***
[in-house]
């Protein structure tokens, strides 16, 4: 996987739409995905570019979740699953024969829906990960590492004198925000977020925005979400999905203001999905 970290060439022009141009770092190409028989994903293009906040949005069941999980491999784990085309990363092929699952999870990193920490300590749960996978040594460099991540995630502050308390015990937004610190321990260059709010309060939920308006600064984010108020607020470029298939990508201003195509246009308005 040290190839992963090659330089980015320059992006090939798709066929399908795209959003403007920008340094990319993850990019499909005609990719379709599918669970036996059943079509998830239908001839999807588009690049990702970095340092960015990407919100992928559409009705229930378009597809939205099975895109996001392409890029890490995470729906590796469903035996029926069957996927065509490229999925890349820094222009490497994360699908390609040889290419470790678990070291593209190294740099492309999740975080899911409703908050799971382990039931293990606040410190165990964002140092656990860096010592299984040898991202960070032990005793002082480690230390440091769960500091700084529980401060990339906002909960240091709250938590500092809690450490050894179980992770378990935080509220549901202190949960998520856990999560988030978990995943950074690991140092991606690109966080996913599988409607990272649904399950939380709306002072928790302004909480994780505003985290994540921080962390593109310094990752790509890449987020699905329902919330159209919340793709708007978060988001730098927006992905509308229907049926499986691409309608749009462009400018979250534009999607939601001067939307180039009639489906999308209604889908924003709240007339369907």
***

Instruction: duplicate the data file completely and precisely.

[in-house]
């Protein structure tokens, strides 16, 4: 996987739409995905570019979740699953024969829906990960590492004198925000977020925005979400999905203001999905 970290060439022009141009770092190409028989994903293009906040949005069941999980491999784990085309990363092929699952999870990193920490300590749960996978040594460099991540995630502050308390015990937004610190321990260059709010309060939920308006600064984010108020607020470029298939990508201003195509246009308005 040290190839992963090659330089980015320059992006090939798709066929399908795209959003403007920008340094990319993850990019499909005609990719379709599918669970036996059943079509998830239908001839999807588009690049990702970095340092960015990407919100992928559409009705229930378009597809939205099975895109996001392409890029890490995470729906590796469903035996029926069957996927065509490229999925890349820094222009490497994360699908390609040889290419470790678990070291593209190294740099492309999740975080899911409703908050799971382990039931293990606040410190165990964002140092656990860096010592299984040898991202960070032990005793002082480690230390440091769960500091700084529980401060990339906002909960240091709250938590500092809690450490050894179980992770378990935080509220549901202190949960998520856990999560988030978990995943950074690991140092991606690109966080996913599988409607990272649904399950939380709306002072928790302004909480994780505003985290994540921080962390593109310094990752790509890449987020699905329902919330159209919340793709708007978060988001730098927006992905509308229907049926499986691409309608749009462009400018979250534009999607939601001067939307180039009639489906999308209604889908924003709240007339369907």